Party leader Oskar Lafontaine helped lead the left to a second place finish in SaarlandImage: AP
August 31, 2009
The Left Party, descendants of the former ruling party of communist East Germany, made big gains in Sunday's polls and is poised to enter governments in both eastern and western Germany.
After Sunday night's state elections, the Left party stands a good chance of participating in two state governments. The party made dramatic gains in the western German state of Saarland, where it cracked the 20 percent barrier after drawing only 2.3 percent of the vote in 2004.
In Thuringia in the former East Germany, the party drew over 26 percent of the vote. The party's top candidate Bodo Ramelow could potentially become the state's next premier depending on coalition negotiations. Ramelow would become the party's first-ever premier in its current incarnation.
The party has already been in a coalition with the center-left Social Democratic Party in the state of Berlin since 2001.
"This is an important day in the history of the Left," said the party's parliamentary leader, Gregor Gysi. Party leader Dietmar Bartsch went even further.
"Today, we're one of the three biggest [parties]," Bartsch said.
The face of modern socialism
Sunday night's performance may show that the party's socialist message resonates well with voters at a time when Germany is yet to emerge from its worst recession since World War II and unemployment continues to rise.
The Left party's platform takes inspiration from communist icons such as Karl Marx and Rosa Luxembourg; and demands stricter regulation of business and the financial sector, along with guaranteed minimum wages and maximum working hours for laborers.
Campaign posters for the party in Berlin demand "Tax the rich." Indeed, the party wants to raise the top income tax rate to 53 percent on those earning more than 65,000 euros ($93,000) a year.
On foreign policy, the party regularly calls for an end to the German military's participation in the NATO-led stabilization mission in Afghanistan and the dissolution of NATO.
Party's past makes cooperation difficult
Despite the Left's gains, the party is still seen as toxic by potential allies and foes alike.
Its predecessor, the Socialist Unity Party, ruled East Germany uninterruptedly from the country's founding in 1949 until 1990, when it was voted out of office in East Germany's only free and fair election.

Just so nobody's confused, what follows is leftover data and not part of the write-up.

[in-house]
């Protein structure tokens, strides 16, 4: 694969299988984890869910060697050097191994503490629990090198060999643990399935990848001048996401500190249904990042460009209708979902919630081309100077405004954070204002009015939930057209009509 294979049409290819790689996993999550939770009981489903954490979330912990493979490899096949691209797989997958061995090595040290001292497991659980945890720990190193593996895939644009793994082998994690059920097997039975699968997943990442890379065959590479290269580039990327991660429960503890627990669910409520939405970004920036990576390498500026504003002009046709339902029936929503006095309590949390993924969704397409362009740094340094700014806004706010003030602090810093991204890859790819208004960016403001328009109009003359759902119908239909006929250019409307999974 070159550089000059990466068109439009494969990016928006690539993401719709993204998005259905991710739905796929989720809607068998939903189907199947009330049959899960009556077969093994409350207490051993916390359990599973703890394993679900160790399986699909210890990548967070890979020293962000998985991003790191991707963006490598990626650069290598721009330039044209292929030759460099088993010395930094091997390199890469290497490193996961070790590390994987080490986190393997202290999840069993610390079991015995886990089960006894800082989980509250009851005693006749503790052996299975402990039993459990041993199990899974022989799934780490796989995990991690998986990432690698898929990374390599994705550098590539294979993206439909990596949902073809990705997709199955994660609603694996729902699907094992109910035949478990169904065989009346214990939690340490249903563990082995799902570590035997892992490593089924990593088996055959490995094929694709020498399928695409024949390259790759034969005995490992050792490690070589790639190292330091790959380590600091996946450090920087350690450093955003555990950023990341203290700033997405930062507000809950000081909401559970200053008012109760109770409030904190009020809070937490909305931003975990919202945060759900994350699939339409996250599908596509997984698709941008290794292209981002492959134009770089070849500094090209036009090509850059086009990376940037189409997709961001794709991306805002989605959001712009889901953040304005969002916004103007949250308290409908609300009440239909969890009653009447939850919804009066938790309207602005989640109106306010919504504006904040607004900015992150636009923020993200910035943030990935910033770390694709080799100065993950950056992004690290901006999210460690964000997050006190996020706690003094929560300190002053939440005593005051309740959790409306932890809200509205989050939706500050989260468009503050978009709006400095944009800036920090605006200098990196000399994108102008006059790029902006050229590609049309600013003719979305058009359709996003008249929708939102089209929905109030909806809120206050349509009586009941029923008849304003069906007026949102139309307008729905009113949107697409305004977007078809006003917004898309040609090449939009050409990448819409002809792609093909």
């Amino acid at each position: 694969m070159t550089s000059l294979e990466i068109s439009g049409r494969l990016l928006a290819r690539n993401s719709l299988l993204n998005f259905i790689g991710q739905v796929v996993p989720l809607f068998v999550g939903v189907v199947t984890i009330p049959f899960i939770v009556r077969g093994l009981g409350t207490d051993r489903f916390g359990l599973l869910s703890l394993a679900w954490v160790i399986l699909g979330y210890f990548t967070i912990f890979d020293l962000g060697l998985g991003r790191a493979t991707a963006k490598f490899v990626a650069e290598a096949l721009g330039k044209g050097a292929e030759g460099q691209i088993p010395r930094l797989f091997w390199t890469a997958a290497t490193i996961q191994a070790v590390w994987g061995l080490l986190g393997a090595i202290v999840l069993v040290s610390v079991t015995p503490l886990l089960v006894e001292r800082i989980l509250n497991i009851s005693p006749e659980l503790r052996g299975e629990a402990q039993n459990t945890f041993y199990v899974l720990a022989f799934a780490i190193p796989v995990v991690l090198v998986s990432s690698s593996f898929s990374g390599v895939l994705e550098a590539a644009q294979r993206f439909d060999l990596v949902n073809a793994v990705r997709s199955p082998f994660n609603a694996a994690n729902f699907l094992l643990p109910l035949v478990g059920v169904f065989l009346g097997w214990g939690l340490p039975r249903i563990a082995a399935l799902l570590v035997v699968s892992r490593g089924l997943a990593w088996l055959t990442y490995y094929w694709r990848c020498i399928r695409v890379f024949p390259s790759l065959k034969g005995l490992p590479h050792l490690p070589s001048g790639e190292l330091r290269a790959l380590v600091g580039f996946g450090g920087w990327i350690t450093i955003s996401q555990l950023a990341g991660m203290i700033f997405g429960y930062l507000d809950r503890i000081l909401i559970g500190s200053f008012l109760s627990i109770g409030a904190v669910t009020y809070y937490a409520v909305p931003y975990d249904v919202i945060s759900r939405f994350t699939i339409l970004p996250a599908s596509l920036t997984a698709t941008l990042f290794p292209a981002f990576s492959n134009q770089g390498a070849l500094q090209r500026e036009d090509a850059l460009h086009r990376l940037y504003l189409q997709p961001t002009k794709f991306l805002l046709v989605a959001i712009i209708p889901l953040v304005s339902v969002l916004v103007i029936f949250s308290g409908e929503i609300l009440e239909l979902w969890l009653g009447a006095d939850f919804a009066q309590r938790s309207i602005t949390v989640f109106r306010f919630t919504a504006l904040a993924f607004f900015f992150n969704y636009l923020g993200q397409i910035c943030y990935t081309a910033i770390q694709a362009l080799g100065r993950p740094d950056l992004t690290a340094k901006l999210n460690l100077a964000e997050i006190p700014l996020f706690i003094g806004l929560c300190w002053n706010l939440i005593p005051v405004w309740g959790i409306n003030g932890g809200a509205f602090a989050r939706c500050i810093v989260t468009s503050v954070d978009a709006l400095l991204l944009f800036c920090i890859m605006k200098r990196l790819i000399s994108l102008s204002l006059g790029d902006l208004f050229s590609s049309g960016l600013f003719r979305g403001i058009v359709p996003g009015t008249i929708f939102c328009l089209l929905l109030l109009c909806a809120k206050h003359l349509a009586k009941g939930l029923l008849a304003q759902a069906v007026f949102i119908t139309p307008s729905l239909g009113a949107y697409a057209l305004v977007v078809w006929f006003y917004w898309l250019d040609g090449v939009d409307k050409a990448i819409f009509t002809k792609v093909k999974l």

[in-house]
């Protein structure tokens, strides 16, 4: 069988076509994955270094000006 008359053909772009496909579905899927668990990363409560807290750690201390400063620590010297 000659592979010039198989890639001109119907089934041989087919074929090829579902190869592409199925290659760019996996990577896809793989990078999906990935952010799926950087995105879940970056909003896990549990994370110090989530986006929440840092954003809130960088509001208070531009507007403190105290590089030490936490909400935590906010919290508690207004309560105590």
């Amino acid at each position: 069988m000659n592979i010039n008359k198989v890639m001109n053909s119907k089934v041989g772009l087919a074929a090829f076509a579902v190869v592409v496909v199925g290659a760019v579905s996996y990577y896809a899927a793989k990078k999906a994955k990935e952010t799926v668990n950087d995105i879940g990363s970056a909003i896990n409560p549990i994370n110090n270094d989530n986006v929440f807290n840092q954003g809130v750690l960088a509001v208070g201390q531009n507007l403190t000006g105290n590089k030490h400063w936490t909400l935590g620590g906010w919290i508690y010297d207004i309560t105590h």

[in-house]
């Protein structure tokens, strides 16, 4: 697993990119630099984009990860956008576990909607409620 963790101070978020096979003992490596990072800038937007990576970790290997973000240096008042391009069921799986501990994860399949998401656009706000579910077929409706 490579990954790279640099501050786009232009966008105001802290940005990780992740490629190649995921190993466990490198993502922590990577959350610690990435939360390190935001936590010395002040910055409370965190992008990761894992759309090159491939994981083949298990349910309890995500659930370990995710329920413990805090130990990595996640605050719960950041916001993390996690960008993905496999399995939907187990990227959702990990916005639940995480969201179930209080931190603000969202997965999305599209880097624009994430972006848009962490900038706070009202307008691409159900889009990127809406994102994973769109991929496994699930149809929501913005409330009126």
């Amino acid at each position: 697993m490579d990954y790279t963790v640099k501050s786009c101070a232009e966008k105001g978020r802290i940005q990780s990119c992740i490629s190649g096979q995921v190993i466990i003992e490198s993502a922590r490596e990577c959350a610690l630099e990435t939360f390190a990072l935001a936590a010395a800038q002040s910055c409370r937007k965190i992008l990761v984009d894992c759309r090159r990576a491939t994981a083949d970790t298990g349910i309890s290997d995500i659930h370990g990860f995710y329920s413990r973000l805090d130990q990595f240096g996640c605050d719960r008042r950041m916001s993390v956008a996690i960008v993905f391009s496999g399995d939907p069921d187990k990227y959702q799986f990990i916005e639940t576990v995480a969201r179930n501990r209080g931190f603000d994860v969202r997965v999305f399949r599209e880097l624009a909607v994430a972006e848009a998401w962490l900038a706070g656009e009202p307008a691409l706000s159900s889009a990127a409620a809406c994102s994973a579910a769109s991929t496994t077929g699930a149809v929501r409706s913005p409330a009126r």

After changing its name to the Party of Democratic Socialism (PDS), it continued to hold seats in state parliaments across the former East Germany once the two Germanies reunited in 1990 but drew almost no voters in the west.
The party reinvented itself in 2007, when it merged with a small western German leftist party, the WASG, to form the Left Party. The merger with the WASG brought former SPD leader and Saarland premier Oskar Lafontaine in as party leader.
Lafontaine stormed out of the SPD in 2005 and since then has sought to bring other disaffected former SPD members into the Left party. Though the two parties have not ruled out governing together in a state-level coalition, on Sunday night SPD leaders were quick to disavow any cooperation with the Left party ahead of national elections next month.
"On the federal level it's very clear, there will not be cooperation with the Left," said SPD head Franz Muentering after preliminary election results were announced.
A threat to the SPD
The SPD will have to tread lightly in any cooperation it offers with the Left party. Rivals from the market-oriented Free Democratic Party (FDP) and the conservative Christian Democratic Union (CDU) have sniped that the Left party is not fit to govern due to its communist past.
Last year, a botched attempt by the SPD in Hesse to rely on the informal support of the Left party to topple a CDU government failed after SPD leaders there had initially ruled out any cooperation with the Left.
Immediately after preliminary election results became available Sunday evening, FDP head Guido Westerwelle said the possible left-leaning coalitions that include the SDP and Left party in Thuringia and Saarland were a "warning shot" for Germany.
"Those who don't want socialists and communists to again have a say, must go to the federal elections and choose the middle-class by voting for a strong FDP," Westerwelle said in a statement.
The CDU Sunday night promised not to run a so-called 'red sock' campaign against the SPD for its cooperation with the Left. The CDU has relied on such campaigns in the past against the Left's predecessors to make political inroads in eastern Germany.